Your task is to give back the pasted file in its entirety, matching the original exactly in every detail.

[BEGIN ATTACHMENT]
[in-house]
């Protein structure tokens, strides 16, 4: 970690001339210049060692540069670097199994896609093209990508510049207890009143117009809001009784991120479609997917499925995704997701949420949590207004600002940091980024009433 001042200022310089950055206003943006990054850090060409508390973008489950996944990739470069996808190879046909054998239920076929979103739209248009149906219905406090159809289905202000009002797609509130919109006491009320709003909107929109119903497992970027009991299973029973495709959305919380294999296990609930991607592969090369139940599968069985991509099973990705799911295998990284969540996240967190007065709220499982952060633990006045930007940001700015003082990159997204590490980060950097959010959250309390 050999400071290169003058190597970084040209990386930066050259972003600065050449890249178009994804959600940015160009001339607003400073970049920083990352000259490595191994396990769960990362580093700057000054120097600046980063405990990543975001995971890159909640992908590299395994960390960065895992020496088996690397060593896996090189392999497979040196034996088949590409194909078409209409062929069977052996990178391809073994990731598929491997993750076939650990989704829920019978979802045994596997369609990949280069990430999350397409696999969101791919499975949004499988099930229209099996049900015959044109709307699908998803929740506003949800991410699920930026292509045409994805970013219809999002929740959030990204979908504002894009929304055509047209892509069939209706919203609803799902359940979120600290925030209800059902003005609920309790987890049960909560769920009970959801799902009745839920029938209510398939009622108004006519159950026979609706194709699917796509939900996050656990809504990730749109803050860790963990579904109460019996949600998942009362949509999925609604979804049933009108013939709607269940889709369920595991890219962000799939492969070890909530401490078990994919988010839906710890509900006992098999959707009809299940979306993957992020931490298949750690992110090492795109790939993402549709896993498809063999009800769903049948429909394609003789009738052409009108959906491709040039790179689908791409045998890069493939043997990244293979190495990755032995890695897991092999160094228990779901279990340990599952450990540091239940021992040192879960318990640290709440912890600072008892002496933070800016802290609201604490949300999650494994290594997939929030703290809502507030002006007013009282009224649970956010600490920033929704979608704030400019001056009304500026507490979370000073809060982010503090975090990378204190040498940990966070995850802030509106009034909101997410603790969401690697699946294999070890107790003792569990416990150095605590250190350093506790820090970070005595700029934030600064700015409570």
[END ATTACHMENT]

[in-house]
């Protein structure tokens, strides 16, 4: 970690001339210049060692540069670097199994896609093209990508510049207890009143117009809001009784991120479609997917499925995704997701949420949590207004600002940091980024009433 001042200022310089950055206003943006990054850090060409508390973008489950996944990739470069996808190879046909054998239920076929979103739209248009149906219905406090159809289905202000009002797609509130919109006491009320709003909107929109119903497992970027009991299973029973495709959305919380294999296990609930991607592969090369139940599968069985991509099973990705799911295998990284969540996240967190007065709220499982952060633990006045930007940001700015003082990159997204590490980060950097959010959250309390 050999400071290169003058190597970084040209990386930066050259972003600065050449890249178009994804959600940015160009001339607003400073970049920083990352000259490595191994396990769960990362580093700057000054120097600046980063405990990543975001995971890159909640992908590299395994960390960065895992020496088996690397060593896996090189392999497979040196034996088949590409194909078409209409062929069977052996990178391809073994990731598929491997993750076939650990989704829920019978979802045994596997369609990949280069990430999350397409696999969101791919499975949004499988099930229209099996049900015959044109709307699908998803929740506003949800991410699920930026292509045409994805970013219809999002929740959030990204979908504002894009929304055509047209892509069939209706919203609803799902359940979120600290925030209800059902003005609920309790987890049960909560769920009970959801799902009745839920029938209510398939009622108004006519159950026979609706194709699917796509939900996050656990809504990730749109803050860790963990579904109460019996949600998942009362949509999925609604979804049933009108013939709607269940889709369920595991890219962000799939492969070890909530401490078990994919988010839906710890509900006992098999959707009809299940979306993957992020931490298949750690992110090492795109790939993402549709896993498809063999009800769903049948429909394609003789009738052409009108959906491709040039790179689908791409045998890069493939043997990244293979190495990755032995890695897991092999160094228990779901279990340990599952450990540091239940021992040192879960318990640290709440912890600072008892002496933070800016802290609201604490949300999650494994290594997939929030703290809502507030002006007013009282009224649970956010600490920033929704979608704030400019001056009304500026507490979370000073809060982010503090975090990378204190040498940990966070995850802030509106009034909101997410603790969401690697699946294999070890107790003792569990416990150095605590250190350093506790820090970070005595700029934030600064700015409570």